In this blog post, I want to talk a little bit about Urban Decay. Urban Decay cosmetics are loved deeply in makeup circles for a variety of reasons. I happen to love them best for the formula of their eyeshadows and because they are extremely pigmented. Depending on your eyeshadow primer (which Urban Decay is almost supreme in manufacturing as well,) and the base that you apply, you can get an amazing result out of your UD shadow.
As I was tweeting about my application for the UD Pro discount in hopes that I could get some great product for my clients, a sorority sister of mine commented and told me that Urban Decay, while promoting the work of some beauty bloggers, has not been particularly encouraging or supportive of bloggers of African descent. That’s my way of saying, that if you’re black, don’t expect UD to show you any love. Now, at first, I refused to believe this because UD looks so great on black people; that’s why we buy it and that’s why we blog about it. I wanted proof before I just went in on Urban Decay on twitter, (which is my standard M.O. when I have a grievance with a company because I typically get a response.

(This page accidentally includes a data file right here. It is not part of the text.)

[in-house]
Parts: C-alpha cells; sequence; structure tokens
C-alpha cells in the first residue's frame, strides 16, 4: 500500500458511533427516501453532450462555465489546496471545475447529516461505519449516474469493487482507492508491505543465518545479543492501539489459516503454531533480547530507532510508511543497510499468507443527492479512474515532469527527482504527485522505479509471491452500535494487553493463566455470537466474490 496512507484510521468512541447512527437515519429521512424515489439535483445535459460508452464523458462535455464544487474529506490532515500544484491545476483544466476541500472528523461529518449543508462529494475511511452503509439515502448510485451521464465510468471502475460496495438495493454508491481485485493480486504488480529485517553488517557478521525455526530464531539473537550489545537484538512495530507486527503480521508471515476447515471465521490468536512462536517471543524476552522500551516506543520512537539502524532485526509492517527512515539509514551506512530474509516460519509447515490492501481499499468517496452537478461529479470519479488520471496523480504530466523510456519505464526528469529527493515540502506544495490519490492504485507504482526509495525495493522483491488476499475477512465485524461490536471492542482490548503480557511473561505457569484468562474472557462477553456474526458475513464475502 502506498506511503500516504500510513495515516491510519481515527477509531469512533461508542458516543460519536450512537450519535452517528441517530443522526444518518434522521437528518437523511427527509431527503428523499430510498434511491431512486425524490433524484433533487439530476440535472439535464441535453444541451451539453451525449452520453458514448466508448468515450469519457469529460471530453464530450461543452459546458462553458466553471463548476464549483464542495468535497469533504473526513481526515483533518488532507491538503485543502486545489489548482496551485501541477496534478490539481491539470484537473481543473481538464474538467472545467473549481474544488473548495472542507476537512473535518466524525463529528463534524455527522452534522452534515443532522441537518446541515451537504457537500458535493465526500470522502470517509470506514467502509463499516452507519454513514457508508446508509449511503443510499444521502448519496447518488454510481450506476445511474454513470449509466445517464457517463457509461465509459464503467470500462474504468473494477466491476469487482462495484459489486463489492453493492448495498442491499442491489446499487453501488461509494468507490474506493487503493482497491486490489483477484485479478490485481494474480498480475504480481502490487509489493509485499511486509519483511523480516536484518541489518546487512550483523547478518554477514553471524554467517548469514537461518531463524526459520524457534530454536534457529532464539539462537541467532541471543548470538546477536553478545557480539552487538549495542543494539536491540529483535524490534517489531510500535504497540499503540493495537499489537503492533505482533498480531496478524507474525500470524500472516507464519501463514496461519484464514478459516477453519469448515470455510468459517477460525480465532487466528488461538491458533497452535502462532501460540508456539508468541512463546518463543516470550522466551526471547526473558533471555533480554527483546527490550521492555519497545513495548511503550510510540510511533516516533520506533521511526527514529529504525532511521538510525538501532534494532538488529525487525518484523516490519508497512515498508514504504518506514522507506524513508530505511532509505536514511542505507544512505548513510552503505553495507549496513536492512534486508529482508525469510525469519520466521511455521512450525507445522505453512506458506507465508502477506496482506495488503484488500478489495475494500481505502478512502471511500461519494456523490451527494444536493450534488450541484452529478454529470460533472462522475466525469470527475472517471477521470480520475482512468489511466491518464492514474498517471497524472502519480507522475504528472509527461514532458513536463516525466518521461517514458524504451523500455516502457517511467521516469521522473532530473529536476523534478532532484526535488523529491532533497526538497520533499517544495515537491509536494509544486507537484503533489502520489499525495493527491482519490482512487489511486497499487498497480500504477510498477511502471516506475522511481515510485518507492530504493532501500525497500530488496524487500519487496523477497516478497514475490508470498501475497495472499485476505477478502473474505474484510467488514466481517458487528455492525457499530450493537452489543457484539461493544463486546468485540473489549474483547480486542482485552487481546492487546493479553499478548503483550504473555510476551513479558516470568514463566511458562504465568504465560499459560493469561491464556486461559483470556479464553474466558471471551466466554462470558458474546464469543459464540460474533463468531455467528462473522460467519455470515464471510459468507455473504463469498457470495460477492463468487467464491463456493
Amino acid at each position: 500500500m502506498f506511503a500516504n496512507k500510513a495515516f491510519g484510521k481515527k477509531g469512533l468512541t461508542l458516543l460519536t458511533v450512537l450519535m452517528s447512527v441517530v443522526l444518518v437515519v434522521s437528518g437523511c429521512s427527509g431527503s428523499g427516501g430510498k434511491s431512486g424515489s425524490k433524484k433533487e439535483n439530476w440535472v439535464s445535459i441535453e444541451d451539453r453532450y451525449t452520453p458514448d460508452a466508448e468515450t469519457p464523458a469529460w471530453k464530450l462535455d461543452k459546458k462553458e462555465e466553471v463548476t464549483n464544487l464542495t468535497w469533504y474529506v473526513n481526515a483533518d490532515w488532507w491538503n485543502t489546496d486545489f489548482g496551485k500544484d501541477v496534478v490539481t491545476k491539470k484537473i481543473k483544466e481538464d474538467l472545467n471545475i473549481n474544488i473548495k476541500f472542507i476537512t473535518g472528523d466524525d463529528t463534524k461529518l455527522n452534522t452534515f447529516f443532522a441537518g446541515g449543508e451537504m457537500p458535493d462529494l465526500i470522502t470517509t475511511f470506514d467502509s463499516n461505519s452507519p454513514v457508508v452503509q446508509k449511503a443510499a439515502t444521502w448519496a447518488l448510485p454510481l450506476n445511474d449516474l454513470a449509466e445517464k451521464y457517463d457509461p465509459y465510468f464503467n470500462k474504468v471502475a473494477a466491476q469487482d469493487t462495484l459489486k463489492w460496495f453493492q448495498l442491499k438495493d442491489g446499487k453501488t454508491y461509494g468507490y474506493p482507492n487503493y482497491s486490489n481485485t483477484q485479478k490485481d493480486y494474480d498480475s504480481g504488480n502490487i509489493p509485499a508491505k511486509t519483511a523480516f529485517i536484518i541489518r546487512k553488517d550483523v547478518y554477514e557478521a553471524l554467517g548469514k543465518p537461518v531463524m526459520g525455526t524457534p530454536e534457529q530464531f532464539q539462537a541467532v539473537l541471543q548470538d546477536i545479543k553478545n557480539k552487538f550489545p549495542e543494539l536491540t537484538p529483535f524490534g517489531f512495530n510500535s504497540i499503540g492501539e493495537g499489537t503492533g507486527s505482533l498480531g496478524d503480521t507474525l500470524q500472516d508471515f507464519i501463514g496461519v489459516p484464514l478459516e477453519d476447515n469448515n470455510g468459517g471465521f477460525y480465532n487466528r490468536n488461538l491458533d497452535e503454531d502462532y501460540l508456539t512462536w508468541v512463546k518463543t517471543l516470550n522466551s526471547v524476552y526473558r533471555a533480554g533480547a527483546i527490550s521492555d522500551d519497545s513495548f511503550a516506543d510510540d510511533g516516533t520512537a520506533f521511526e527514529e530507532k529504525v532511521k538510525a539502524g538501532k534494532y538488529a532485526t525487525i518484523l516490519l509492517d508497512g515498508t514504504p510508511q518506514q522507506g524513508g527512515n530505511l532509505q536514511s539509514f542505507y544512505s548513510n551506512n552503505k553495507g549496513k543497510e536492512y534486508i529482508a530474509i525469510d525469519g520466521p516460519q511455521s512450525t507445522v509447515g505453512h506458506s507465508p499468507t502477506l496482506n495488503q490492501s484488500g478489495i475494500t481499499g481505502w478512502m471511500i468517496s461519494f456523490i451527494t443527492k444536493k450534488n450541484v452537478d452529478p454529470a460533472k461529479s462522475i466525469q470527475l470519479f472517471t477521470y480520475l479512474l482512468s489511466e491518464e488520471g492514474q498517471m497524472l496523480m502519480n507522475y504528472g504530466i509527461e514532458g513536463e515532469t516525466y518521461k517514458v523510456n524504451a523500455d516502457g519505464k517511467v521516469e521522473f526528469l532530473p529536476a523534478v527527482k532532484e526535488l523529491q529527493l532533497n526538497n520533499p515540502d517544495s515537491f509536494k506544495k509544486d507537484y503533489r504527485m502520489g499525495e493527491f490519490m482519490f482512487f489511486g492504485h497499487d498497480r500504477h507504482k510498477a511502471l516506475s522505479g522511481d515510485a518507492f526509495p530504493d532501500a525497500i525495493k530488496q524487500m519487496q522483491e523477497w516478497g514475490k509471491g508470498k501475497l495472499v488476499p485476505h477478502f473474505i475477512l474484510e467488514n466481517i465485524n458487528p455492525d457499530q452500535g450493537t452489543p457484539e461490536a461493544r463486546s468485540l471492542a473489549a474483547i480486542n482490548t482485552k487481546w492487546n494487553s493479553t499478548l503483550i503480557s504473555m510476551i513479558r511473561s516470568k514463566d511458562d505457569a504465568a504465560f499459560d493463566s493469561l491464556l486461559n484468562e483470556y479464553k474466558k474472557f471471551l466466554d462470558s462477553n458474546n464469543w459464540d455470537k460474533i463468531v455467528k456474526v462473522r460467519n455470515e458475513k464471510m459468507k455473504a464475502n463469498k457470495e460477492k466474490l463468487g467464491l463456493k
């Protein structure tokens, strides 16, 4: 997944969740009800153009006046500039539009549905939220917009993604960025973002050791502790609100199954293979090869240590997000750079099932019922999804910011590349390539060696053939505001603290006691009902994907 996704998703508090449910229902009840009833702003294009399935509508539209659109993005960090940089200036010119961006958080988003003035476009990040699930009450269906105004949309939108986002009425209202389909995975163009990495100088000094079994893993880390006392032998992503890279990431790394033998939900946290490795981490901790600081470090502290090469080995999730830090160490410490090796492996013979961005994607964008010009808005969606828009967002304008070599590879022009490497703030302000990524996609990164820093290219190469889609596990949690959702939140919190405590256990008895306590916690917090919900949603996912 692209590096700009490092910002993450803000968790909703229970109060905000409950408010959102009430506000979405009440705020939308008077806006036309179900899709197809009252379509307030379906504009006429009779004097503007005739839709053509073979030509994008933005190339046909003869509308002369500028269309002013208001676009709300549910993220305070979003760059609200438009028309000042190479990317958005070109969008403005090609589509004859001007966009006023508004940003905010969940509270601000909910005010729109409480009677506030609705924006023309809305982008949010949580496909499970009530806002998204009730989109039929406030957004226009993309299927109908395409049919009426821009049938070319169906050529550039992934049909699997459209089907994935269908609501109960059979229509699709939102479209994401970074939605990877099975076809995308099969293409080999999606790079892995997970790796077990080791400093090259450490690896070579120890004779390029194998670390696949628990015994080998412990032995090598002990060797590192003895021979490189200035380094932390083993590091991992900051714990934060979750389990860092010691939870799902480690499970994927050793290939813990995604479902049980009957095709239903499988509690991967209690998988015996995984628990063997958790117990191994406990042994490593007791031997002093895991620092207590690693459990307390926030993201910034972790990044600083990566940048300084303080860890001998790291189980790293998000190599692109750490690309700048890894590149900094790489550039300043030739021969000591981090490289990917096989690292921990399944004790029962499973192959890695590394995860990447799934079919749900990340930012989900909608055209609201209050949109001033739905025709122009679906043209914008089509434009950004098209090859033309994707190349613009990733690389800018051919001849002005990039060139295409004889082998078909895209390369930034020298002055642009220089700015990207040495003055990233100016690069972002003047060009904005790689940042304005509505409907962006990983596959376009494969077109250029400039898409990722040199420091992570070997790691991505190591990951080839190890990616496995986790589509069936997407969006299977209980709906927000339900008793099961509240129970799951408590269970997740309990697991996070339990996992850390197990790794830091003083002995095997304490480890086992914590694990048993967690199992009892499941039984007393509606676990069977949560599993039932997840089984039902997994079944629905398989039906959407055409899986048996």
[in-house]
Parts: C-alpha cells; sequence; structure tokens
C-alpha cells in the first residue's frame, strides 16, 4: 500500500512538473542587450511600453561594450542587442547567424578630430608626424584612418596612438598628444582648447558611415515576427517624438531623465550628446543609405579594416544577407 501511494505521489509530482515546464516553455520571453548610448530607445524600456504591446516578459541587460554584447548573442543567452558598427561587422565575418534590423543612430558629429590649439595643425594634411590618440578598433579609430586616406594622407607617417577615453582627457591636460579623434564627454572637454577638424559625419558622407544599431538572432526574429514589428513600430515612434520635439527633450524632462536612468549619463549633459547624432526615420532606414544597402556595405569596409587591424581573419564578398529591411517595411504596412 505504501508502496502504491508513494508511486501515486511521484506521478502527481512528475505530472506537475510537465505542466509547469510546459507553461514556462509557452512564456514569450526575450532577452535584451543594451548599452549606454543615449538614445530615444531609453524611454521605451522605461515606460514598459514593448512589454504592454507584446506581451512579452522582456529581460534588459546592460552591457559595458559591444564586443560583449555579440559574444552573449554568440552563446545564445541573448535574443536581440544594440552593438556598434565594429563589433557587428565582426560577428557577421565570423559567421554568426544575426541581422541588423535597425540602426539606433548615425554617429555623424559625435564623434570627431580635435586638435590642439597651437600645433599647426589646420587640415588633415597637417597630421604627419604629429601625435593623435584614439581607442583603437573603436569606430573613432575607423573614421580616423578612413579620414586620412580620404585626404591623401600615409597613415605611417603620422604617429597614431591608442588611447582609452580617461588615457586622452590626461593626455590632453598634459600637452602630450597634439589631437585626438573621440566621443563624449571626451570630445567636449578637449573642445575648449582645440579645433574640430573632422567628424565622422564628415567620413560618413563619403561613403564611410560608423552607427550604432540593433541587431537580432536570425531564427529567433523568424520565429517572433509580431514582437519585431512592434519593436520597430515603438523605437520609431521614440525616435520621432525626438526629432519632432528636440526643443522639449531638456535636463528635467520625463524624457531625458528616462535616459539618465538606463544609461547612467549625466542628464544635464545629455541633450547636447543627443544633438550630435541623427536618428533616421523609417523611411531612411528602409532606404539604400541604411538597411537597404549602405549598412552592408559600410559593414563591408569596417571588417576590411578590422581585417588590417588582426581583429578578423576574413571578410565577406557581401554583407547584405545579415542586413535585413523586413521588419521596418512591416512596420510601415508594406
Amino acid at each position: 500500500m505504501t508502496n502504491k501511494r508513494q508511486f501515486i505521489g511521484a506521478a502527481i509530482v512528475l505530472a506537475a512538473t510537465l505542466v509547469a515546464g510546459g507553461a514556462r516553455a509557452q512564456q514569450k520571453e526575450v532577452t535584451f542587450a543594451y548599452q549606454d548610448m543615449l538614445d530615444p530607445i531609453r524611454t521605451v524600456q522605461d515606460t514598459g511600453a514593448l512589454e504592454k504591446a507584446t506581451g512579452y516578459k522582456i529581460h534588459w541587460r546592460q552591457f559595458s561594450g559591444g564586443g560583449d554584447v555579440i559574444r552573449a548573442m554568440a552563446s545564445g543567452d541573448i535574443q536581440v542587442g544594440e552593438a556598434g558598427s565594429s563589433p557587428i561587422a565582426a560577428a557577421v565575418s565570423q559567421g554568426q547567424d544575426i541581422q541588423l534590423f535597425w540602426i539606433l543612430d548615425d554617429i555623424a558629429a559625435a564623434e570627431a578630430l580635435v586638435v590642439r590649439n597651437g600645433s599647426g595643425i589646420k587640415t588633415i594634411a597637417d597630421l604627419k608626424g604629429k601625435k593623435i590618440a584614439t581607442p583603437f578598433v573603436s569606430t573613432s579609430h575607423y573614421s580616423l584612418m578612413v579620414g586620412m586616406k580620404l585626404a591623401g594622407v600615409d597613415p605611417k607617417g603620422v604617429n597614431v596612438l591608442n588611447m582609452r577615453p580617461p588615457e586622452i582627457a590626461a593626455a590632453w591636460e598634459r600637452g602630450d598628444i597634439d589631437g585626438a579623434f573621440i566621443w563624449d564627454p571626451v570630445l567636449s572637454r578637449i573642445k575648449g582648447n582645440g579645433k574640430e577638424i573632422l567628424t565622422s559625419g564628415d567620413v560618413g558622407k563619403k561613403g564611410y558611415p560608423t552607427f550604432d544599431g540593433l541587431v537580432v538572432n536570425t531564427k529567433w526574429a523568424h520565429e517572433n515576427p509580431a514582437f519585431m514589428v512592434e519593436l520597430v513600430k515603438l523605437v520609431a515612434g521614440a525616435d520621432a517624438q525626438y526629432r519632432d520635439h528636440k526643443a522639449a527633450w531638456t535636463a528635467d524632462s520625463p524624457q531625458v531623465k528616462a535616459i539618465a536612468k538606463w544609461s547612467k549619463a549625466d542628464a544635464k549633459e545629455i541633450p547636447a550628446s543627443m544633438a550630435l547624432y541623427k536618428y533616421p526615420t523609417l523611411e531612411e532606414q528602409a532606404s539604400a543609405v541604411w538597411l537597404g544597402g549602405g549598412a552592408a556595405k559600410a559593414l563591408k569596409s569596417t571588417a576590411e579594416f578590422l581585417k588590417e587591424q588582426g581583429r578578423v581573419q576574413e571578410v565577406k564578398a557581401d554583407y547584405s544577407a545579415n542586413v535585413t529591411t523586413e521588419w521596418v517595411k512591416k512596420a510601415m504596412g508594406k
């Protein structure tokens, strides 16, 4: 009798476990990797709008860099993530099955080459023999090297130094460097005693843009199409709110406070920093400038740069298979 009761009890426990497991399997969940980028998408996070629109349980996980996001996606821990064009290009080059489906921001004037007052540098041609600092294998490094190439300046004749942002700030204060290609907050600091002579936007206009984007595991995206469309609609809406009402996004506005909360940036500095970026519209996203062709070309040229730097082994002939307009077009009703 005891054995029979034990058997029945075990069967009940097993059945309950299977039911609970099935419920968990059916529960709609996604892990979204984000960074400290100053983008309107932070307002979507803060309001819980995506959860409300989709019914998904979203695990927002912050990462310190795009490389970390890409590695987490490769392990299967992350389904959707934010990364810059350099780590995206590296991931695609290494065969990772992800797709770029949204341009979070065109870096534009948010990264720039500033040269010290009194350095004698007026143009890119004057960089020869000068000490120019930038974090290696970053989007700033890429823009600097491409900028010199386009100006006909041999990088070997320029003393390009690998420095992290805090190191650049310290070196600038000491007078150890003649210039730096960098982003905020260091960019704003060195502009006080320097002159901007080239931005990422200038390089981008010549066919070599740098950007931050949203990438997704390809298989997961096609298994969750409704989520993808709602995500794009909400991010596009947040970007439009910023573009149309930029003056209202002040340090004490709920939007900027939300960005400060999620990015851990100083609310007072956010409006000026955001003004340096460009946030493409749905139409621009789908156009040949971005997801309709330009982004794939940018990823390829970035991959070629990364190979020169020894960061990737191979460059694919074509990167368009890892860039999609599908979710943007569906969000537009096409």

(Have you noticed that a lot of companies take Twitter super seriously these days? Because you never know when a tweet can go viral.) I took to UD’s reinstated Facebook page, which they had to fix because they were hacked, and looked at all of their photos, out of 216 photos, only 5 black people appeared. On IG, I made a more shocking discovery, out of 469 photos posted (as of the time of publishing,) there were three pictures with black people in them and that was including the photo of the Hollywood issue of Vanity Fair that finally put Black people on the part of the cover that doesn’t get folded up. My next Instagram discovery about Urban Decay inspired the following tweet:
Yes, you read that right, there are more pictures of dogs, actual canines, than there are black people of any kind featured by UD on Facebook and IG combined. As of today, the company has not responded.